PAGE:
Pray for Christine Macdonald from ‘Old Macdonald’s Farm’ in Lusaka, Zambia. She is in London waiting for a liver transplant and her condition is serious. Pray for Don who has had to return to Zambia for a time.
Thursday 6th September
Hosea had been reconciled to his wife as a picture of the reconciliation between God and Israel but Israel was not yet ready to be reconciled to God. In this chapter, God lays out his charge against them, indicating the many ways in which they had offended him. The primary problem was a lack of faithfulness. Just as Gomer had been unfaithful, so Israel had been unfaithful to God. This unfaithfulness had led to bloodshed and violence (verse 2). The result of this unfaithfulness and bloodshed was that the land was suffering. Even the priests, who should have been leading the people in the ways of God, were guilty. Look at verses 7-8: ‘The more the priests increased, the more they sinned against me; they exchanged their Glory for something disgraceful. 8 They feed on the sins of my people and relish their wickedness’.
They would be punished. The rest of the chapter makes it clear that the people of Israel, like their priests, had forsaken God and would likewise be punished. This chapter s a real warning to us of what happens when a nation abandons God and his Word.
Pray for the bereaved, both those who have recently been bereaved and those whose bereavement is still very hard to bear, even after a long time. Ask for God’s comfort and his loving care to support them.
Friday 7th September
God addresses the king, the priests and the people in this chapter, as we see in verse 1. They are unable to return to God because of their actions. They have a ‘spirit of prostitution’, meaning that they go after the Baals. The key problem, however, is that they ‘do not acknowledge the Lord’ (verse 4). To acknowledge the Lord means to recognise him as Lord and to submit to his authority. The failure to do so makes it impossible to find forgiveness and reconciliation. In our own situation we might say that our nation will continue to suffer until the leaders of the church and the nation acknowledge God and submit to him. Hosea makes it clear that, in their present sinful condition, Israel would not find God, even if they searched for him, because ‘he has withdrawn himself from them’ (verse 6). God never finally abandons his covenant people but often in their history he ‘withdrew’ from them because of their sin and poured out his judgement. Even in the midst of this trade against Israel God says, ‘I long to redeem them’ (13).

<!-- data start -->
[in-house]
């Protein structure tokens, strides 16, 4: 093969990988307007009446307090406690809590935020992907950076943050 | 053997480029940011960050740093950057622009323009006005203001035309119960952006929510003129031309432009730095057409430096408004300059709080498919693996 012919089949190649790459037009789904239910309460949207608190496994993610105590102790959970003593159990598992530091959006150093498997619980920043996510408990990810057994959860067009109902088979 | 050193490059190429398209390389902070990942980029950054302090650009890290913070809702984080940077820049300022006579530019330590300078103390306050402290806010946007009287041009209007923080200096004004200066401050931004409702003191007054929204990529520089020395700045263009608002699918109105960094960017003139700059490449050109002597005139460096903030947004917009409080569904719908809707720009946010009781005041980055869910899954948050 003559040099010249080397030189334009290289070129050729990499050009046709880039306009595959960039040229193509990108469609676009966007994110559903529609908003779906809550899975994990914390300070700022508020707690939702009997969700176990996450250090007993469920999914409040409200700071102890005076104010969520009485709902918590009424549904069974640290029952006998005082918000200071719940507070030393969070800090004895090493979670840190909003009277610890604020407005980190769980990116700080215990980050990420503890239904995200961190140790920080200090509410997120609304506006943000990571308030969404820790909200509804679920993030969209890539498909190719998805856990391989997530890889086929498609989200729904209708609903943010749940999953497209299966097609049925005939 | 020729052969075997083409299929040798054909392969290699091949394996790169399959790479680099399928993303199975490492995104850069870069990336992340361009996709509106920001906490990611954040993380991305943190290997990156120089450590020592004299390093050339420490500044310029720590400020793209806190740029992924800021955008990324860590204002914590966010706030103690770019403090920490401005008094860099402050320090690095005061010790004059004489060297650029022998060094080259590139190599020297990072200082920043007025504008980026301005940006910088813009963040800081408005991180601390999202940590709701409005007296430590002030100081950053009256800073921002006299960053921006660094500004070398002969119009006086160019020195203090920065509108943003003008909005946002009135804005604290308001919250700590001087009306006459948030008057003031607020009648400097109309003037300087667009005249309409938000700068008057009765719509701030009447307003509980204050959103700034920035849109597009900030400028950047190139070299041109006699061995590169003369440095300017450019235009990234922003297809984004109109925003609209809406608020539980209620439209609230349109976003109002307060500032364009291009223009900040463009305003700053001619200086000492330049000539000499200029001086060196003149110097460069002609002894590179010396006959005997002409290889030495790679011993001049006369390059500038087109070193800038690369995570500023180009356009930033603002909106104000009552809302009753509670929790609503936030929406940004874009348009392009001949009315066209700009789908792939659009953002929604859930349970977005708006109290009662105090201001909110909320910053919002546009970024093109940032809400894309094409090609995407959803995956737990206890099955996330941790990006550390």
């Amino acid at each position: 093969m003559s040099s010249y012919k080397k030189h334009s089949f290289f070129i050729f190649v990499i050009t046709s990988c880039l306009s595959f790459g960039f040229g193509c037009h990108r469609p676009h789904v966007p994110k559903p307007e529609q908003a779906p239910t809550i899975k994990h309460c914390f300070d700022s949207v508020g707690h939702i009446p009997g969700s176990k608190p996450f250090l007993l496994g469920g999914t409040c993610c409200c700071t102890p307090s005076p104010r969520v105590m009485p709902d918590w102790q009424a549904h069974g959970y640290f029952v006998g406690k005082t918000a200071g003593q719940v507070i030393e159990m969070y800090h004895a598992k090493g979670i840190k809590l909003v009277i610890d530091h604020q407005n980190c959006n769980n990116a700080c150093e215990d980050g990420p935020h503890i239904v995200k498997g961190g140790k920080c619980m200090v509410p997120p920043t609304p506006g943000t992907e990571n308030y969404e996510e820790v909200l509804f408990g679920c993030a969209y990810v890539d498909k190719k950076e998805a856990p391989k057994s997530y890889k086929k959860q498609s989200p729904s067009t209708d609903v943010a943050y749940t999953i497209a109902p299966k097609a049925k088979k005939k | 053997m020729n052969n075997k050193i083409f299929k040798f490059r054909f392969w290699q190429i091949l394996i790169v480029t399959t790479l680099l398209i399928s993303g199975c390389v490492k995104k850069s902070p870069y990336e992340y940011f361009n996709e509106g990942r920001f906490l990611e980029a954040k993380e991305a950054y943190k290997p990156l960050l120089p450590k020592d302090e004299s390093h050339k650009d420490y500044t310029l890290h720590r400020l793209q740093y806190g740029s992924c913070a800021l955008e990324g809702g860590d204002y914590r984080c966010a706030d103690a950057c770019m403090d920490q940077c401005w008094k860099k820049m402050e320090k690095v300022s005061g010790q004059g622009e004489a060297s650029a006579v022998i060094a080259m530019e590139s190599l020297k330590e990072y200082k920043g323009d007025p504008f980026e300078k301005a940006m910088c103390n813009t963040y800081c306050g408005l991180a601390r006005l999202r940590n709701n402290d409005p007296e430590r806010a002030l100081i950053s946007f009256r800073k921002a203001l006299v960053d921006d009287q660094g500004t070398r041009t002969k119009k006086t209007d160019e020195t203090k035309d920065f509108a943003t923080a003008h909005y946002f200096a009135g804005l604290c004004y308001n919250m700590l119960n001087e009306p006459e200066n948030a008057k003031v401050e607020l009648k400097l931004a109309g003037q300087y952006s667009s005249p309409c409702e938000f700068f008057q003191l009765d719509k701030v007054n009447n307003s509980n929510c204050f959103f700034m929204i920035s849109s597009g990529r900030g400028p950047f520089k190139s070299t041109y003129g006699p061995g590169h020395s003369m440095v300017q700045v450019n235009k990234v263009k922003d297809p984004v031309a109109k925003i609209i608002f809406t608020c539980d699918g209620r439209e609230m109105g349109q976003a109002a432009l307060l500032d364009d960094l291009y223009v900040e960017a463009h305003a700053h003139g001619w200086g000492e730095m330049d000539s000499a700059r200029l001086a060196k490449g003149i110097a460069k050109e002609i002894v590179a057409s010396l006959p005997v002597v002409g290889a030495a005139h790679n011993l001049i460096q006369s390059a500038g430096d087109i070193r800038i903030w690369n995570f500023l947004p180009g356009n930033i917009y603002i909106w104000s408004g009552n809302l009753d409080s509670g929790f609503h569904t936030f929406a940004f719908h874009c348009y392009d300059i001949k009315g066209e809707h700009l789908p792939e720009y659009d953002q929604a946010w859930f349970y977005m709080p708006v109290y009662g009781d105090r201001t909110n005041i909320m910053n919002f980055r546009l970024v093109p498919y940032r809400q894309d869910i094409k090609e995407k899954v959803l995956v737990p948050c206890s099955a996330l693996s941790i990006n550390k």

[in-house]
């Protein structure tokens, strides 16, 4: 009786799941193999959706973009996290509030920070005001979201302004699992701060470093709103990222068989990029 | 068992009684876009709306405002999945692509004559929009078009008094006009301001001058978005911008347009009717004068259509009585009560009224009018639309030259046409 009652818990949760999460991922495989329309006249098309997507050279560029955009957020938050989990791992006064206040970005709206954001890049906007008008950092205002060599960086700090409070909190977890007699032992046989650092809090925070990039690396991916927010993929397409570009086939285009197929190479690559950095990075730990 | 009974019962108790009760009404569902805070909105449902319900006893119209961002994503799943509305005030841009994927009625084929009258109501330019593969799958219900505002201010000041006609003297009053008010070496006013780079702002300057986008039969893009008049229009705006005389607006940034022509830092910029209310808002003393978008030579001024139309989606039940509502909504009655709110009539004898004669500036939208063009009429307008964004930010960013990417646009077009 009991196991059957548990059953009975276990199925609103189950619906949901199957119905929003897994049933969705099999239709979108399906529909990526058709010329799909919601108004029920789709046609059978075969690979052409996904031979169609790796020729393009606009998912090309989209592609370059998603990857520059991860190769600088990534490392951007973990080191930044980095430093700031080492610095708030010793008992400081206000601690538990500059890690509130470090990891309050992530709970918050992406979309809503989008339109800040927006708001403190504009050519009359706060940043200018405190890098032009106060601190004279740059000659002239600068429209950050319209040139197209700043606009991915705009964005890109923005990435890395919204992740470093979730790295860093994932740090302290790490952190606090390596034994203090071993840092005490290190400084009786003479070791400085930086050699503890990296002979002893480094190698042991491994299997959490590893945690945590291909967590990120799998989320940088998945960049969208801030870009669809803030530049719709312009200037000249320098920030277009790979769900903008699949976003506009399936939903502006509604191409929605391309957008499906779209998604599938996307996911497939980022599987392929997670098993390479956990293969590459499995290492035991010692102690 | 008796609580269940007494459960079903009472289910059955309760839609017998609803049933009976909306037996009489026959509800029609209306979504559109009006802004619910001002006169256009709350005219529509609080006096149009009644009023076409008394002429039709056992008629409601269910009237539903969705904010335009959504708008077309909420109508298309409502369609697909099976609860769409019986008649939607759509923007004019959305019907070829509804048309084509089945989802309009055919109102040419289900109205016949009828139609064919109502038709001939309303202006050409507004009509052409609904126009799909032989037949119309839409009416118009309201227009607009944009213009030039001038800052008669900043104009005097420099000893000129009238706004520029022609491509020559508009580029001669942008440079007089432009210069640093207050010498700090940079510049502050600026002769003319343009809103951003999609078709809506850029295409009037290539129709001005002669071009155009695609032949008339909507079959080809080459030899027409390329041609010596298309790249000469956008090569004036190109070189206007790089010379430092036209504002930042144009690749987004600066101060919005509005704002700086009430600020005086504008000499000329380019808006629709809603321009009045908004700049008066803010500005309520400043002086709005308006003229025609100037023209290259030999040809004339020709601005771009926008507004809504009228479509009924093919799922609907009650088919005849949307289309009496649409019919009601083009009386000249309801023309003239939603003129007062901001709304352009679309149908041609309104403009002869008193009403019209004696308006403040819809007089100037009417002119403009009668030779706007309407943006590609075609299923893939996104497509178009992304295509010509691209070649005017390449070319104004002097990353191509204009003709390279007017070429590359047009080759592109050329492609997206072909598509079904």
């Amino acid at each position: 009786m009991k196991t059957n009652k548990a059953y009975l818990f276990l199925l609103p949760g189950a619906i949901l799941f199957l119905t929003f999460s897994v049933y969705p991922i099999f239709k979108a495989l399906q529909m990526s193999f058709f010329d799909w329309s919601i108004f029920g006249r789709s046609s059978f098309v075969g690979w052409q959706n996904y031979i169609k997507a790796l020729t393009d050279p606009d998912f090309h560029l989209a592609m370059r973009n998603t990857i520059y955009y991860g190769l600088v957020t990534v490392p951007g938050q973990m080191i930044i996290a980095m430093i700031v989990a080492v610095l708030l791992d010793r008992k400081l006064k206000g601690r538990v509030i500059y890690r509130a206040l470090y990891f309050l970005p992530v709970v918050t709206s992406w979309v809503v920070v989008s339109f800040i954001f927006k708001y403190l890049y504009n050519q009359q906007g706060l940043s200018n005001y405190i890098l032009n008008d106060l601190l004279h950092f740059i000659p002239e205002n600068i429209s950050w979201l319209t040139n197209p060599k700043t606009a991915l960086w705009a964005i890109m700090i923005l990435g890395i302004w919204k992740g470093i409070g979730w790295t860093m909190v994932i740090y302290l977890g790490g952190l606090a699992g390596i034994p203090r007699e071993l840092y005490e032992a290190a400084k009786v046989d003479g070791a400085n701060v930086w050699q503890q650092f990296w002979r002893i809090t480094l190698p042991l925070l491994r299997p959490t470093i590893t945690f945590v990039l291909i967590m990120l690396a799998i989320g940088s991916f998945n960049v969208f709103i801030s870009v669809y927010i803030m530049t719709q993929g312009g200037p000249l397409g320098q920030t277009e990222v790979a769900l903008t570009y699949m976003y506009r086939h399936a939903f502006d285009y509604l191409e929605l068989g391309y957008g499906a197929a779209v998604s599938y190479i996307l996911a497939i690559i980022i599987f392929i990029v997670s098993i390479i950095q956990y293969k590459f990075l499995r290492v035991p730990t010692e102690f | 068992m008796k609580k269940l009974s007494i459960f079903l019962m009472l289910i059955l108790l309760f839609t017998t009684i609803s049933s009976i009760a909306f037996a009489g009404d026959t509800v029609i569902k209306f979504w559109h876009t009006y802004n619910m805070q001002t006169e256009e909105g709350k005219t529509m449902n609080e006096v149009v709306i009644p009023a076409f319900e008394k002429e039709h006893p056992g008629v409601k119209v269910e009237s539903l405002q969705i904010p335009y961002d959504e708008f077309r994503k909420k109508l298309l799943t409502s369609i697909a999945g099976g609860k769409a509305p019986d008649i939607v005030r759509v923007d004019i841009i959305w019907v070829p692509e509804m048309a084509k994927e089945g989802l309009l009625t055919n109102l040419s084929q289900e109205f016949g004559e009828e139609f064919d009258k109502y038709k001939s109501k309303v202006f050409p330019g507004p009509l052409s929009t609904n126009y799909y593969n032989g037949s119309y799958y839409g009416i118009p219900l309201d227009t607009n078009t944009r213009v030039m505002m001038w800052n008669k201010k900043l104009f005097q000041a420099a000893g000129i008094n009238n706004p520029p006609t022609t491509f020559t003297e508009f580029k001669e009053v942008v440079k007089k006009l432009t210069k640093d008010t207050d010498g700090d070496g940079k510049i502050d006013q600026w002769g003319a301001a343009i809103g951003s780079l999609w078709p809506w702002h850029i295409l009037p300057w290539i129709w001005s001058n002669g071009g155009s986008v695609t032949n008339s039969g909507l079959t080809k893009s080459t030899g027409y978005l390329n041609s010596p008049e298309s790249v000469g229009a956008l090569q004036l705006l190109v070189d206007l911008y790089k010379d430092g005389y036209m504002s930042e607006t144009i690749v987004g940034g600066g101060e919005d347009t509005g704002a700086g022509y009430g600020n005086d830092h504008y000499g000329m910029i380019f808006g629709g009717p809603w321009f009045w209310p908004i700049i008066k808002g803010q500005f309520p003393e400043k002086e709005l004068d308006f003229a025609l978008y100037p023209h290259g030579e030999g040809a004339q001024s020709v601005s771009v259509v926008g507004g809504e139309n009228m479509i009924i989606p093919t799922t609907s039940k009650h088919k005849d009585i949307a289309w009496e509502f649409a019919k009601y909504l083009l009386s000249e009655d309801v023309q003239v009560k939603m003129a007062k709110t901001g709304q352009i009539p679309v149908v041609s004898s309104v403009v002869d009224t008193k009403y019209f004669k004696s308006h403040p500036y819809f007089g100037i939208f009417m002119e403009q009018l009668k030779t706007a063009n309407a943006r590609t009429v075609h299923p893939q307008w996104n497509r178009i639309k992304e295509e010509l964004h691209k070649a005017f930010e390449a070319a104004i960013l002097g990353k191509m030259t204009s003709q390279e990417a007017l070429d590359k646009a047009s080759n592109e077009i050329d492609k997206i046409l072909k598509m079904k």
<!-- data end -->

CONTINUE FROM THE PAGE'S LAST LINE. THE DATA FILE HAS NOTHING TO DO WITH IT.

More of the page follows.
Pray for Open Doors and for Bob Matheson and his team. Pray that those who come in will receive a friendly welcome and see the love of Christ in the volunteers.
Saturday 8th September
In the first three verses of this chapter, Hosea sums up what the people of Israel are saying. They are quite convinced that what they have gone through is temporary and that God will forgive and forget. In other words, they had no idea of how bad their situation was, nor how seriously God took their sin. God responds in verses 4-6 by spelling out the level of repentance he requires. Note particularly verse 6, where God makes it clear that religious observance was not what he wanted. Instead, there must be a real change of heart and real evidence of repentance. After all, as we see in verses 7-10, they had broken the covenant and were living appalling lives. The lesson for us is that church involvement is not enough, God wants faith and repentance.
Pray for our Sunday School teachers and Ark Sunday Club leaders. Pray for all the children who come (either regularly or infrequently) and ask that they would come to know the Saviour.
Sunday 9th September
In the first seven verses, Hosea addresses the rulers of the nation. He speaks of intrigue and of the fall of the kings of Israel (most of them died in coups). He then goes on in verses 8-13 to speak of the corrupt nature of the national leadership and their constant tendency to trust in the nations round about instead of in their God, now turning to Egypt, now to Assyria (verse 11). Finally, in verses 14-16, he speaks of the insincerity of their worship. It was not from the heart and thus not acceptable. God had ‘trained them and strengthened them’ (verse 15) but instead of appreciating all that the Lord had done for them, they plotted against him and engaged in idolatry. Their judgement would come. We need to learn the lesson of what happens to a nation which does not acknowledge God or recognise all that he has done for them.
Pray for Douglas Horne as he takes both morning and evening services today, for Iain Macdonald as he takes the Raigmore service and for the Rev D.A. Maclennan as he takes the Gaelic service.
Monday 10th September
Hosea summarises the sin of the nation of Israel and its inevitable consequences. The people had broken the covenant (verse 1); they had rejected the good (verse 2); they appointed kings without consulting God (verse 4); they make idols to worship (verse 4); they rejected God’s law (verse 12). In summary, ‘Israel has forgotten his Maker’ (verse 14). As a result, ‘they sow the wind and reap the whirlwind’ (verse 7). Truly the whirlwind of God’s wrath would soon come upon Israel. They had passed the point of no return. There was no way back to God because their lives, their worship and their leaders had turned permanently away from God.